The City of London plans to convert empty offices into homes.

The City of London, the square mile in the center of London that is the heart of Britain’s financial and legal services, once had more than half a million daily commuters bustling through its streets. But the coronavirus pandemic has ushered in a new era of working from home that risks leaving the area permanently depleted. The City of London Corporation, its governing body, is looking for ways to revive it.

One way it hopes to use vacant space is to create at least 1,500 new homes by 2030, the corporation said, as part of a five-year plan announced on Tuesday. The district, which has several train stations, has primarily been a commuter destination, with only about 8,000 residents.

The City, as it is called, is particularly vulnerable to the trend of flexible working. It hosts hundreds of large companies that have been keen to offer their employees latitude in how often they work from the office. Last summer, during England’s brief easing of pandemic restrictions, the City’s streets were deserted while the rest of London and other towns boomed with activity.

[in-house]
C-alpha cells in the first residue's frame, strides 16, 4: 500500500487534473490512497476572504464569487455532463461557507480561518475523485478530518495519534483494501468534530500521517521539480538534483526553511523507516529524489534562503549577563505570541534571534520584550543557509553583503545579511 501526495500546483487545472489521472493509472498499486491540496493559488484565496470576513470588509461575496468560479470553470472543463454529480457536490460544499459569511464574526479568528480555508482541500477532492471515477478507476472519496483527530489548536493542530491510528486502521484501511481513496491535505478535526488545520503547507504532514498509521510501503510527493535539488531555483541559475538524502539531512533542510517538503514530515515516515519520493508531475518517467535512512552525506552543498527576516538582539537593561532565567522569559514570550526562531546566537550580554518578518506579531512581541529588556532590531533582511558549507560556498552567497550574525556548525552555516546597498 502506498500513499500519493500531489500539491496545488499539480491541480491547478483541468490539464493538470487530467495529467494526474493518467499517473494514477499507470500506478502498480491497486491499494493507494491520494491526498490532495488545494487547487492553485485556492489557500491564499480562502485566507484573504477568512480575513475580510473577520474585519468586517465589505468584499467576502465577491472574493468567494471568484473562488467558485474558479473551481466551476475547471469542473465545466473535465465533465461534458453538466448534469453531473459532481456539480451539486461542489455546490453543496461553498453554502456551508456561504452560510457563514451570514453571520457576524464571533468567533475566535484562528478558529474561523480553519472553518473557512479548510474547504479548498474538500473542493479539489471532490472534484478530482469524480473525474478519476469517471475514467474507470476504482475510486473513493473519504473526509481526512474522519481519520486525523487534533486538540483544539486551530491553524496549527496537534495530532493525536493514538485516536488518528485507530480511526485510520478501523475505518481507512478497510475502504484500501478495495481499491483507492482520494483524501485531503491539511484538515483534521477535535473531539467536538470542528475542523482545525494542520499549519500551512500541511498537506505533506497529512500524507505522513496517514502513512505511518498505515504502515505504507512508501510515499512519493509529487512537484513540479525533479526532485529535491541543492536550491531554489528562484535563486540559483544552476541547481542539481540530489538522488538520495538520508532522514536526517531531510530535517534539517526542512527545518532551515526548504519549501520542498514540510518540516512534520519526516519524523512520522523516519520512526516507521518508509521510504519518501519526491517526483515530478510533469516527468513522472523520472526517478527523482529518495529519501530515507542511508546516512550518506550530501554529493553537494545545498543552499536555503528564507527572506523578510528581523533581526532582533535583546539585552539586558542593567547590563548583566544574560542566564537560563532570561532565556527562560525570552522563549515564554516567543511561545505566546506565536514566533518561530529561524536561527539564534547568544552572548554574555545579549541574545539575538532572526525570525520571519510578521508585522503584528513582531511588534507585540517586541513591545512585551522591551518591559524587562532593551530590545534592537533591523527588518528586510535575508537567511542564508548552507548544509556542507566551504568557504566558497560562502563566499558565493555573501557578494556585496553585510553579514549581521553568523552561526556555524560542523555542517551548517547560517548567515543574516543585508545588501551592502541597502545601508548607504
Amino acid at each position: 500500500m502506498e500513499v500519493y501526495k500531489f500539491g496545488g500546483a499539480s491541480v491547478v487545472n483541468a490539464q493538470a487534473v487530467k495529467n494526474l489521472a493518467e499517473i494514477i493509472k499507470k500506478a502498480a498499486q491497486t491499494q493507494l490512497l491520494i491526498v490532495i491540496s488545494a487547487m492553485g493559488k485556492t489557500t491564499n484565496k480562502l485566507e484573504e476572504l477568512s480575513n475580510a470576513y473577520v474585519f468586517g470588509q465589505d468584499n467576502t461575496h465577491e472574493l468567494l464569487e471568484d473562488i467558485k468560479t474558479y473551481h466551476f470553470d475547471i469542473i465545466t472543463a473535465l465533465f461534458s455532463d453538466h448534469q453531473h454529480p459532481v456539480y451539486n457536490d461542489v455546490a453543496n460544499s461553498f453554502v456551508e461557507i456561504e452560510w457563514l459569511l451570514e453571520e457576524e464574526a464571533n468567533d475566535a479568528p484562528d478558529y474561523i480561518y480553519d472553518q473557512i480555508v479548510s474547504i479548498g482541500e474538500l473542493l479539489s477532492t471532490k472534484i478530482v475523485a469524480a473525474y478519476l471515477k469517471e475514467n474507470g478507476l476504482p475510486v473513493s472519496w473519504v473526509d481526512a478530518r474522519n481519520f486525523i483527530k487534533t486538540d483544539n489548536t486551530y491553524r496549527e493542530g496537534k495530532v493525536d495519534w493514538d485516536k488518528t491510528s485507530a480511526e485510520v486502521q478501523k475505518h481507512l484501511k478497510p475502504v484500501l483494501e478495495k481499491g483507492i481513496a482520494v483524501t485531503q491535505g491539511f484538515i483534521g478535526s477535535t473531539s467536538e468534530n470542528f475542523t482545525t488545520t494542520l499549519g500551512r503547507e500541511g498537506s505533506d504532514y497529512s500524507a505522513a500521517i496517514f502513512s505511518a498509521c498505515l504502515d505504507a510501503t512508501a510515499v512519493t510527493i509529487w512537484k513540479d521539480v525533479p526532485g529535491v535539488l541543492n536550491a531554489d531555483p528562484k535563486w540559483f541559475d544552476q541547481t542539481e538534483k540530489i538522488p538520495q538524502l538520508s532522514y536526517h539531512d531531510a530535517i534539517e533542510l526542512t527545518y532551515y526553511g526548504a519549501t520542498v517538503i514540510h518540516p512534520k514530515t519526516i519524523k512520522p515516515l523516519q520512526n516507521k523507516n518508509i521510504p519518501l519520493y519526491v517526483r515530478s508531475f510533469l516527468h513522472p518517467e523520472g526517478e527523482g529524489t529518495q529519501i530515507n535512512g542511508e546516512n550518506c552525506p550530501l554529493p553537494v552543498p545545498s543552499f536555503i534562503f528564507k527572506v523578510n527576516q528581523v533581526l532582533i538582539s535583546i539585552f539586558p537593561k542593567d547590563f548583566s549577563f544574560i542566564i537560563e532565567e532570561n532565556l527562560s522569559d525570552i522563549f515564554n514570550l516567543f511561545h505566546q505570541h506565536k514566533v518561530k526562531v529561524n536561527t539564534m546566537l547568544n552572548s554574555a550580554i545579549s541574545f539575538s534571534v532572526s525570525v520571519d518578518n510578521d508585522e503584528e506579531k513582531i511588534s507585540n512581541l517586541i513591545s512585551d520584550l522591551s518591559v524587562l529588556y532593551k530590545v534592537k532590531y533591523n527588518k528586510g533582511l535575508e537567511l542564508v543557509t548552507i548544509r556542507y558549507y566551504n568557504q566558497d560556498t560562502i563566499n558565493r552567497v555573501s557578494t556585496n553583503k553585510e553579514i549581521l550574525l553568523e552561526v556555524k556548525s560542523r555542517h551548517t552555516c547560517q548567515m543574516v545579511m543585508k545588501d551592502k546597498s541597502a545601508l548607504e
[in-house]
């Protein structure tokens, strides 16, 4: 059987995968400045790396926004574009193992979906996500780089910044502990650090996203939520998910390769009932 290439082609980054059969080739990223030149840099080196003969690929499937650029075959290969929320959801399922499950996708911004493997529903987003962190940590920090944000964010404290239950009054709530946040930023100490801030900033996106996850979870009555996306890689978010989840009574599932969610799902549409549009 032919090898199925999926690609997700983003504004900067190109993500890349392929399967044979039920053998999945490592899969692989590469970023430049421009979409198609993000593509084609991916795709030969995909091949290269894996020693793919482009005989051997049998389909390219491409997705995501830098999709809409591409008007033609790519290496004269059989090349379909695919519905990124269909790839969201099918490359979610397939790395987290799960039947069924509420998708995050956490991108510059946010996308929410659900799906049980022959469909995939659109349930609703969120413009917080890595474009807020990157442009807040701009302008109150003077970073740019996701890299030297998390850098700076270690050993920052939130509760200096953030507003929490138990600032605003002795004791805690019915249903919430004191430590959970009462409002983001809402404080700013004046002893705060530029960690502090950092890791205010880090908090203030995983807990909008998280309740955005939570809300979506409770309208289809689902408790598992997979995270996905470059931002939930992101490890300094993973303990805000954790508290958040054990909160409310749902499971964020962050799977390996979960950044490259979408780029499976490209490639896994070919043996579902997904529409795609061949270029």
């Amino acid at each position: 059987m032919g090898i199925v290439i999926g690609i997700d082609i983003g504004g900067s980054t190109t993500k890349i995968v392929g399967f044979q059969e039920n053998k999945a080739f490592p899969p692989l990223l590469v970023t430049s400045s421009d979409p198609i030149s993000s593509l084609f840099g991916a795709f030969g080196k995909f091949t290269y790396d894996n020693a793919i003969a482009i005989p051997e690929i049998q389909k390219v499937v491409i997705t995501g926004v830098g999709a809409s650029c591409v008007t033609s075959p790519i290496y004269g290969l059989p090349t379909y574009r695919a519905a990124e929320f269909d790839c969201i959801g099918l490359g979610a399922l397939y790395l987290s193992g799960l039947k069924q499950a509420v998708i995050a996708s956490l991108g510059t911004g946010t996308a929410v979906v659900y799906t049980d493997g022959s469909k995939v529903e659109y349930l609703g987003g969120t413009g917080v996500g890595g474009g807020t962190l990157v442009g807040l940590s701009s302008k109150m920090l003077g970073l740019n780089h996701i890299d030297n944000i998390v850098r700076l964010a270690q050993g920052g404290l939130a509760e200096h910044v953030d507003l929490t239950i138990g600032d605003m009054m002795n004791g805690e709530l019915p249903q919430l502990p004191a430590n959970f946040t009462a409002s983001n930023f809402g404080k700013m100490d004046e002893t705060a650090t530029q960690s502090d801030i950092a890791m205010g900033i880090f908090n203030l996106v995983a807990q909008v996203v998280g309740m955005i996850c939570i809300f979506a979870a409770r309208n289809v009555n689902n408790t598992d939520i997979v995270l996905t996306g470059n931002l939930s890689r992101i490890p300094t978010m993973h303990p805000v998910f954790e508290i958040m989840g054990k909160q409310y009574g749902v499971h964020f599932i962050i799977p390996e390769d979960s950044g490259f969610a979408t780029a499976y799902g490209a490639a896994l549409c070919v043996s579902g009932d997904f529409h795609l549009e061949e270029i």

“Firms have told us that they remain committed to retaining a central London hub, but how they operate will inevitably change to reflect postpandemic trends, such as hybrid and flexible working,” said Catherine McGuinness, the policy chair at the City of London Corporation.

In New York, developers are also working out how to repurpose office buildings in Lower Manhattan into housing.

While the City tries to lure back its usual workers and business visitors, it will also try to become more appealing to workers outside of financial and professional services. It is looking into offering cheaper, long-term rent on office space for creative professionals in empty or infrequently used spaces.

And it hopes to attract more tourists, with events, shopping and cultural activities outside of office hours. “We will explore opportunities to enable and animate the City’s weekend and nighttime offer,” the report said. “Bold programming of major events may include traffic-free Saturdays or Sundays in summer or an all-night celebration.”


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